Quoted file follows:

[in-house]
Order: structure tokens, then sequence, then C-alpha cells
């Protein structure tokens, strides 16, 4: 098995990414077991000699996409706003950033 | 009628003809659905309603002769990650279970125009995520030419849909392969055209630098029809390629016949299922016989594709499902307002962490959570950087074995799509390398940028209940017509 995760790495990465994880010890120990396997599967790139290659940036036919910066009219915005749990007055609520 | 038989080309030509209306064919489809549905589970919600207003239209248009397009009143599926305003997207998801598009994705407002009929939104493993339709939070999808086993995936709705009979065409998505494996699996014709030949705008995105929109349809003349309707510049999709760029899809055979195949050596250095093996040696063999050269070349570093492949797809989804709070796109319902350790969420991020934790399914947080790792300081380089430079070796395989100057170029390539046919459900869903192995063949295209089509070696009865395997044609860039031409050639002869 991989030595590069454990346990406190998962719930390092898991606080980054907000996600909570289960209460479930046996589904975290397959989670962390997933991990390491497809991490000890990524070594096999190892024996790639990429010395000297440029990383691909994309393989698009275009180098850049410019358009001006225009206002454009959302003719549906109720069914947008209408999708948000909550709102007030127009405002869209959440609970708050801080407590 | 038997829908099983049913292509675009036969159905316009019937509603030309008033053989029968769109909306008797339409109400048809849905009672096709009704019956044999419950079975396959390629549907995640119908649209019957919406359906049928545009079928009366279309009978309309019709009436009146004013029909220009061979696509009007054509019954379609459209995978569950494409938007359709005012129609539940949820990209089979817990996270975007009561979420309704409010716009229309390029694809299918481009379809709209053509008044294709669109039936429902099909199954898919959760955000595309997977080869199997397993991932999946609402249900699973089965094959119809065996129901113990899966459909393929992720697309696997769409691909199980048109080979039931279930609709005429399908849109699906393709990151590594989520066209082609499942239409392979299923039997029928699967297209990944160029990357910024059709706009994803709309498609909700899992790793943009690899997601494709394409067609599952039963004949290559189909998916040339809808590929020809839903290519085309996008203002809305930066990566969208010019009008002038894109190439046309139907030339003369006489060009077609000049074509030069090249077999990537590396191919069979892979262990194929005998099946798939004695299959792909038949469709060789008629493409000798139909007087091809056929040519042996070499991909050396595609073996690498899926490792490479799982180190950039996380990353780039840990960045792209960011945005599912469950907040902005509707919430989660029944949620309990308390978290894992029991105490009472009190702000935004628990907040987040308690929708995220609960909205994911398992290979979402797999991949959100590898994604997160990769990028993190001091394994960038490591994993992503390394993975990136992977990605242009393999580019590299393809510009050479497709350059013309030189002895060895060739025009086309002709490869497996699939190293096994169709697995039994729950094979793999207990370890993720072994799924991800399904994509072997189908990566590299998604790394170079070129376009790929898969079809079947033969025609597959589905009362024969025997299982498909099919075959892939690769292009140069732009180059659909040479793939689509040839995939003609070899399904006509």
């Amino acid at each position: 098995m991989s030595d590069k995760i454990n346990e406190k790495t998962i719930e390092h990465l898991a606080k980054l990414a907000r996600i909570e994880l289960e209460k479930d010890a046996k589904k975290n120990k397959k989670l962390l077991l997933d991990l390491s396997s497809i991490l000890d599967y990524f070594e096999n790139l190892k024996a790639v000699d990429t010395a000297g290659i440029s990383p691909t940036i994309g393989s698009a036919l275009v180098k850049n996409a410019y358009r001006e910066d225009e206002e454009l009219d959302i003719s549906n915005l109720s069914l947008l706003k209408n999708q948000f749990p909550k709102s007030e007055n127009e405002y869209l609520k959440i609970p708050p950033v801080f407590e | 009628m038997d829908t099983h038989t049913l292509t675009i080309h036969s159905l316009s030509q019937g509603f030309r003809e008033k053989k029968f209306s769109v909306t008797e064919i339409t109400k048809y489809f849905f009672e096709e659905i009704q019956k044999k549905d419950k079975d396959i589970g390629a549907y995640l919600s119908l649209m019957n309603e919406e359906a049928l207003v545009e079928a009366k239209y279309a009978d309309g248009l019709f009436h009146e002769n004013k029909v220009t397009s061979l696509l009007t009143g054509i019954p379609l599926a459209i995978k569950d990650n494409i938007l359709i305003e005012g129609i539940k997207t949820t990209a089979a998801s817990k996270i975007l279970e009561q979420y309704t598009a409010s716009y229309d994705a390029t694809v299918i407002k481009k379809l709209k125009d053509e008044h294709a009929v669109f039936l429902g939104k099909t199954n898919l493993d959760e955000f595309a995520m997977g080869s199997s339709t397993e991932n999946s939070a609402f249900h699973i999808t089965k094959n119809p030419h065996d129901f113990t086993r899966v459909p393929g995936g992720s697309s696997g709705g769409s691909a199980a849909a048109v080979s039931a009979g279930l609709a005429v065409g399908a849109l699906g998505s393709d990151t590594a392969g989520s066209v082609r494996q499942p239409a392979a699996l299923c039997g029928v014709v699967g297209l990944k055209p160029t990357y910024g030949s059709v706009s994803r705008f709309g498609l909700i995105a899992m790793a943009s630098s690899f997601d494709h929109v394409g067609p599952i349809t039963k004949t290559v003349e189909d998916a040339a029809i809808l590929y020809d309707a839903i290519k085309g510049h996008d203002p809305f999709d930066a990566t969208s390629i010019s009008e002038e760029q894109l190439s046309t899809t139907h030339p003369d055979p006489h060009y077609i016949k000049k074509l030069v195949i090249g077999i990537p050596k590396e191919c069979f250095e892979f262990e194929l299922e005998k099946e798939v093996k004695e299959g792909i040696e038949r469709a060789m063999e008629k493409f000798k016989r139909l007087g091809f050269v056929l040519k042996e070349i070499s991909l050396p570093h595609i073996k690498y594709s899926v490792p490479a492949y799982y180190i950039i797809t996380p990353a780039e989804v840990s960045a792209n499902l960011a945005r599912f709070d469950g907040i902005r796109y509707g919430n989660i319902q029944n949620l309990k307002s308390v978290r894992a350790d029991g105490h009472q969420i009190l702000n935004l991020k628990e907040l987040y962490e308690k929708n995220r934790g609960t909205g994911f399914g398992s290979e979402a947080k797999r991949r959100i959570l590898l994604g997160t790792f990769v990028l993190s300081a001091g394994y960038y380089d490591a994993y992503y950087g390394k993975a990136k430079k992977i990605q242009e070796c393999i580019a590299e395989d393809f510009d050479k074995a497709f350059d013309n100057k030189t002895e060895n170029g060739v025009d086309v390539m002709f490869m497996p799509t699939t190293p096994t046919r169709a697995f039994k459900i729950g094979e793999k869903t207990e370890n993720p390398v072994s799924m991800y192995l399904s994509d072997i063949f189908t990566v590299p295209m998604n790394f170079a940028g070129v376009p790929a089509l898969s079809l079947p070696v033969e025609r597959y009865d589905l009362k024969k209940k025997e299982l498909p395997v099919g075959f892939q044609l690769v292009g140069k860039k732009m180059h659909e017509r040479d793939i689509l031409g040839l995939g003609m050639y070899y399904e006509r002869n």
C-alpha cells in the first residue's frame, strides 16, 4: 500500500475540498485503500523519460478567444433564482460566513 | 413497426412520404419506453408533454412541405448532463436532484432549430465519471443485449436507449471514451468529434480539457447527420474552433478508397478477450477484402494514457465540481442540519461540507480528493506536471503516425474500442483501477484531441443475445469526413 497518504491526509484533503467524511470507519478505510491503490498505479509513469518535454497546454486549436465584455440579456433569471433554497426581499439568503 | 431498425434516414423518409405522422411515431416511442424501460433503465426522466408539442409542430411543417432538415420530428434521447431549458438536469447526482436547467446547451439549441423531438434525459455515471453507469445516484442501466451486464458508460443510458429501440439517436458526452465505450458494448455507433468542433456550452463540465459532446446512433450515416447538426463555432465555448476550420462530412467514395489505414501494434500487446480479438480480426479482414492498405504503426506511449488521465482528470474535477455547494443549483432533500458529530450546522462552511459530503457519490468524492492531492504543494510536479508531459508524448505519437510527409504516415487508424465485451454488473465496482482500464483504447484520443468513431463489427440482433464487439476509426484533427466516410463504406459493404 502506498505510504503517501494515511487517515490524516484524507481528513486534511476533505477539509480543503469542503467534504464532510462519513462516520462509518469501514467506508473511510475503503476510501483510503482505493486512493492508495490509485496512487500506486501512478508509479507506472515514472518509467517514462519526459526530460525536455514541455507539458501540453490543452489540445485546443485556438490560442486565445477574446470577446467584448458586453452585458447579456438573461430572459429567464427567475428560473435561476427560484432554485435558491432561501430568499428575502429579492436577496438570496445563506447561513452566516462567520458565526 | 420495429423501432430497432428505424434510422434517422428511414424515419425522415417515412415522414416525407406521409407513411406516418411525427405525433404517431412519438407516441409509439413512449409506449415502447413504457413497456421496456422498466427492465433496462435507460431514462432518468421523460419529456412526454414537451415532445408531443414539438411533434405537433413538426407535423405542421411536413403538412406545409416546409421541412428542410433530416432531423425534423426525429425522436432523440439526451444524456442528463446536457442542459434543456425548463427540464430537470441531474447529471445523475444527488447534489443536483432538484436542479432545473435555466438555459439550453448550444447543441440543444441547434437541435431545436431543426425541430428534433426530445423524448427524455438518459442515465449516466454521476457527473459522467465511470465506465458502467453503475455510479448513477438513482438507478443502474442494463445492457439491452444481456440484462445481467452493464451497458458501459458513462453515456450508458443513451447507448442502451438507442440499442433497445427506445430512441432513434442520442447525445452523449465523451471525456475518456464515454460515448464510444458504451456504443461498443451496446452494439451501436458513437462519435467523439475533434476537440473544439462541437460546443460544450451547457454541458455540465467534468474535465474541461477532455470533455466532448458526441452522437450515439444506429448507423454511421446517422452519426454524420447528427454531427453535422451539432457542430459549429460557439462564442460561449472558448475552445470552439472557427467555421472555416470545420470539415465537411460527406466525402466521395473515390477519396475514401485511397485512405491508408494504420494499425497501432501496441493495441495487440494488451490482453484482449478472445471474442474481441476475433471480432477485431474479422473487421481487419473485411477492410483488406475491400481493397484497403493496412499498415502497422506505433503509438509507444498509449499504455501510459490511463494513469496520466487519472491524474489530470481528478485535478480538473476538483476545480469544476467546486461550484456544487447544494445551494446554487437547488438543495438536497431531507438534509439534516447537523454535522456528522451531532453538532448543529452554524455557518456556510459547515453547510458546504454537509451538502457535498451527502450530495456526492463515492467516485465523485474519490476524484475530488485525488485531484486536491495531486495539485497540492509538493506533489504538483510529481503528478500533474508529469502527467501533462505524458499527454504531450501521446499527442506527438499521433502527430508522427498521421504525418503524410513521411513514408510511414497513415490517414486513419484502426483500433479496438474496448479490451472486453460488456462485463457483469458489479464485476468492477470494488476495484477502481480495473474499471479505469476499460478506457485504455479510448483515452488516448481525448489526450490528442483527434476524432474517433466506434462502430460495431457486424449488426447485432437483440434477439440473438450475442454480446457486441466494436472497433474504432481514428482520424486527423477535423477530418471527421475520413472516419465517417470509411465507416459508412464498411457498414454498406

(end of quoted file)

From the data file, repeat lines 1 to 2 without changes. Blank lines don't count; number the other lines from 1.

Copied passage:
[in-house]
Order: structure tokens, then sequence, then C-alpha cells